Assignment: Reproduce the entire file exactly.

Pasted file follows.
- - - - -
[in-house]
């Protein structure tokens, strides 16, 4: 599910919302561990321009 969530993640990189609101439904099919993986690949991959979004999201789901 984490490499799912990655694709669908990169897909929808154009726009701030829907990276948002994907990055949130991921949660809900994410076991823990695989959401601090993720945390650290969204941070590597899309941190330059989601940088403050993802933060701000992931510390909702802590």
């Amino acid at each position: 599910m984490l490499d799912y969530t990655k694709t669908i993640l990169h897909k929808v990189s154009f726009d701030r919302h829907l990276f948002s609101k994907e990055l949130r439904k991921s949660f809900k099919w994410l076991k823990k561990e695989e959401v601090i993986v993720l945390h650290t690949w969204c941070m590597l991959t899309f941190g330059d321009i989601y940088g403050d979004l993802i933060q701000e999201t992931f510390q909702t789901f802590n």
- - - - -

[in-house]
């Protein structure tokens, strides 16, 4: 599910919302561990321009 969530993640990189609101439904099919993986690949991959979004999201789901 984490490499799912990655694709669908990169897909929808154009726009701030829907990276948002994907990055949130991921949660809900994410076991823990695989959401601090993720945390650290969204941070590597899309941190330059989601940088403050993802933060701000992931510390909702802590």
């Amino acid at each position: 599910m984490l490499d799912y969530t990655k694709t669908i993640l990169h897909k929808v990189s154009f726009d701030r919302h829907l990276f948002s609101k994907e990055l949130r439904k991921s949660f809900k099919w994410l076991k823990k561990e695989e959401v601090i993986v993720l945390h650290t690949w969204c941070m590597l991959t899309f941190g330059d321009i989601y940088g403050d979004l993802i933060q701000e999201t992931f510390q909702t789901f802590n």